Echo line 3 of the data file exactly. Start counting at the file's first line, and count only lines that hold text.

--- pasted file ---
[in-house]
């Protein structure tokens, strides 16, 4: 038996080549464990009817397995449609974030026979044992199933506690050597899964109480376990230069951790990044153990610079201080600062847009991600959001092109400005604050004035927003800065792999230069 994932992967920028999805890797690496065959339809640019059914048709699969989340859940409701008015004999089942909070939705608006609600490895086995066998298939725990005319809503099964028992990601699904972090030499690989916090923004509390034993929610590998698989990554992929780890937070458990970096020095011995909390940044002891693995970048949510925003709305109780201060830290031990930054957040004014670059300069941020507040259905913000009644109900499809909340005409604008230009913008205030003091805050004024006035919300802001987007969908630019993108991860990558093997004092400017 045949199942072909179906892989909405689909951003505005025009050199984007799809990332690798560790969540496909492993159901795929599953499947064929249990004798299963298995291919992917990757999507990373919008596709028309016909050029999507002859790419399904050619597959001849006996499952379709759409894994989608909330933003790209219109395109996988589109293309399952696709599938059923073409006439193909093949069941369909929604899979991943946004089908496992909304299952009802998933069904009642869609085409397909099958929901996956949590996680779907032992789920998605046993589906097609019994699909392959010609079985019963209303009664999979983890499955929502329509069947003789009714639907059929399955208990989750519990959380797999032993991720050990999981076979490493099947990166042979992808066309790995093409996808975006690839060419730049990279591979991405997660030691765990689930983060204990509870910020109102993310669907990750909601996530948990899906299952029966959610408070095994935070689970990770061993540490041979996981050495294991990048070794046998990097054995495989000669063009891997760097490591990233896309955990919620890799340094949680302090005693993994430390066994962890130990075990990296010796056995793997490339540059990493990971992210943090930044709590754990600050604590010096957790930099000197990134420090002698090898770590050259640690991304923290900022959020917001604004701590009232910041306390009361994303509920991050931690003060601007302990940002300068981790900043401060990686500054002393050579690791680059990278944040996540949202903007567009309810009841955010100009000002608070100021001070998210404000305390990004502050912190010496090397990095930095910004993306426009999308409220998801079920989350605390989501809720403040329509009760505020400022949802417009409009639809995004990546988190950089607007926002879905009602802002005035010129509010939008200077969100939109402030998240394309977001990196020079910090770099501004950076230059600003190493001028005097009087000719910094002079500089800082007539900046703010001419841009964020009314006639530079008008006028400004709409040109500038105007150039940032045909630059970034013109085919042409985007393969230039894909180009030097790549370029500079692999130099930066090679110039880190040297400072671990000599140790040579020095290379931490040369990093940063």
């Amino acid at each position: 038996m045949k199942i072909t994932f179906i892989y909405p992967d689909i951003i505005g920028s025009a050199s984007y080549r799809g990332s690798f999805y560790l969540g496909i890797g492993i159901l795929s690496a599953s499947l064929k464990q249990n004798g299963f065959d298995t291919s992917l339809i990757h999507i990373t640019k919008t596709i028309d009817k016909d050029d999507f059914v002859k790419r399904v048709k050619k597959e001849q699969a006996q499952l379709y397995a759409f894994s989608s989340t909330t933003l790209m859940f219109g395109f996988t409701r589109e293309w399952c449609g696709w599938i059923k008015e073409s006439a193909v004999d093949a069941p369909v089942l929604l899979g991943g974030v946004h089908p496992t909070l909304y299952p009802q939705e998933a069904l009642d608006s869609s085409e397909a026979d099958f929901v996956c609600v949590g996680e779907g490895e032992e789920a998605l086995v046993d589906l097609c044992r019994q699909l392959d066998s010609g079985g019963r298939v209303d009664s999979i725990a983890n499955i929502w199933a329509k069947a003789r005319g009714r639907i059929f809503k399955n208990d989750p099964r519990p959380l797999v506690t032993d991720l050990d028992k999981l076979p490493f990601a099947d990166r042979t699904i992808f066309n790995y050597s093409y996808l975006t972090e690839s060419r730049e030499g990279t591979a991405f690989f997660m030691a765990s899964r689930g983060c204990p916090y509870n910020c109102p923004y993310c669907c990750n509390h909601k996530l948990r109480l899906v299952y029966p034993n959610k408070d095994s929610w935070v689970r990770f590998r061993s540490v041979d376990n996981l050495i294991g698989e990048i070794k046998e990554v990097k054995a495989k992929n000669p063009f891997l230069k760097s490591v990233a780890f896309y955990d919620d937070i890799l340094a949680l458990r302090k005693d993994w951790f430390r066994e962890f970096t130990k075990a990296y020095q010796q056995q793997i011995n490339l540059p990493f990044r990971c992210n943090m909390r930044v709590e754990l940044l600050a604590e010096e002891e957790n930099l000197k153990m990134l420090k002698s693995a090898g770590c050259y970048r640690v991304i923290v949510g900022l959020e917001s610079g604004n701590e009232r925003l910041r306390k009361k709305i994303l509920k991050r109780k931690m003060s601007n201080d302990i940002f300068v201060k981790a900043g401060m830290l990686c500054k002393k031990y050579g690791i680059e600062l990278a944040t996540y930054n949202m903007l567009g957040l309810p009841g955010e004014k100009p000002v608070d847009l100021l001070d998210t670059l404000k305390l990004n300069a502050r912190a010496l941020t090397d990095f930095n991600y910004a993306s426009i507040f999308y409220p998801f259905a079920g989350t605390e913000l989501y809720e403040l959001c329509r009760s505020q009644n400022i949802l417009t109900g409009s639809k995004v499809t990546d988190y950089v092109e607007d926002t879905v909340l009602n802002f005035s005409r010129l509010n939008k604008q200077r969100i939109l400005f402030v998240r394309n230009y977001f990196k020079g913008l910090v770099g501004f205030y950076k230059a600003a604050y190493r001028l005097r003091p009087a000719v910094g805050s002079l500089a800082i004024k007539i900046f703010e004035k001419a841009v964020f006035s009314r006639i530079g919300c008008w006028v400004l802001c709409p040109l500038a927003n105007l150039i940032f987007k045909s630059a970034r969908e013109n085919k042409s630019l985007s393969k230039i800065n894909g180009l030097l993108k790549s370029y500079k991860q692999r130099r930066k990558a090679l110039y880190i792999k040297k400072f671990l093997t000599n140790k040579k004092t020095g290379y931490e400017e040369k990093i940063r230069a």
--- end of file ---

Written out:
């Amino acid at each position: 038996m045949k199942i072909t994932f179906i892989y909405p992967d689909i951003i505005g920028s025009a050199s984007y080549r799809g990332s690798f999805y560790l969540g496909i890797g492993i159901l795929s690496a599953s499947l064929k464990q249990n004798g299963f065959d298995t291919s992917l339809i990757h999507i990373t640019k919008t596709i028309d009817k016909d050029d999507f059914v002859k790419r399904v048709k050619k597959e001849q699969a006996q499952l379709y397995a759409f894994s989608s989340t909330t933003l790209m859940f219109g395109f996988t409701r589109e293309w399952c449609g696709w599938i059923k008015e073409s006439a193909v004999d093949a069941p369909v089942l929604l899979g991943g974030v946004h089908p496992t909070l909304y299952p009802q939705e998933a069904l009642d608006s869609s085409e397909a026979d099958f929901v996956c609600v949590g996680e779907g490895e032992e789920a998605l086995v046993d589906l097609c044992r019994q699909l392959d066998s010609g079985g019963r298939v209303d009664s999979i725990a983890n499955i929502w199933a329509k069947a003789r005319g009714r639907i059929f809503k399955n208990d989750p099964r519990p959380l797999v506690t032993d991720l050990d028992k999981l076979p490493f990601a099947d990166r042979t699904i992808f066309n790995y050597s093409y996808l975006t972090e690839s060419r730049e030499g990279t591979a991405f690989f997660m030691a765990s899964r689930g983060c204990p916090y509870n910020c109102p923004y993310c669907c990750n509390h909601k996530l948990r109480l899906v299952y029966p034993n959610k408070d095994s929610w935070v689970r990770f590998r061993s540490v041979d376990n996981l050495i294991g698989e990048i070794k046998e990554v990097k054995a495989k992929n000669p063009f891997l230069k760097s490591v990233a780890f896309y955990d919620d937070i890799l340094a949680l458990r302090k005693d993994w951790f430390r066994e962890f970096t130990k075990a990296y020095q010796q056995q793997i011995n490339l540059p990493f990044r990971c992210n943090m909390r930044v709590e754990l940044l600050a604590e010096e002891e957790n930099l000197k153990m990134l420090k002698s693995a090898g770590c050259y970048r640690v991304i923290v949510g900022l959020e917001s610079g604004n701590e009232r925003l910041r306390k009361k709305i994303l509920k991050r109780k931690m003060s601007n201080d302990i940002f300068v201060k981790a900043g401060m830290l990686c500054k002393k031990y050579g690791i680059e600062l990278a944040t996540y930054n949202m903007l567009g957040l309810p009841g955010e004014k100009p000002v608070d847009l100021l001070d998210t670059l404000k305390l990004n300069a502050r912190a010496l941020t090397d990095f930095n991600y910004a993306s426009i507040f999308y409220p998801f259905a079920g989350t605390e913000l989501y809720e403040l959001c329509r009760s505020q009644n400022i949802l417009t109900g409009s639809k995004v499809t990546d988190y950089v092109e607007d926002t879905v909340l009602n802002f005035s005409r010129l509010n939008k604008q200077r969100i939109l400005f402030v998240r394309n230009y977001f990196k020079g913008l910090v770099g501004f205030y950076k230059a600003a604050y190493r001028l005097r003091p009087a000719v910094g805050s002079l500089a800082i004024k007539i900046f703010e004035k001419a841009v964020f006035s009314r006639i530079g919300c008008w006028v400004l802001c709409p040109l500038a927003n105007l150039i940032f987007k045909s630059a970034r969908e013109n085919k042409s630019l985007s393969k230039i800065n894909g180009l030097l993108k790549s370029y500079k991860q692999r130099r930066k990558a090679l110039y880190i792999k040297k400072f671990l093997t000599n140790k040579k004092t020095g290379y931490e400017e040369k990093i940063r230069a």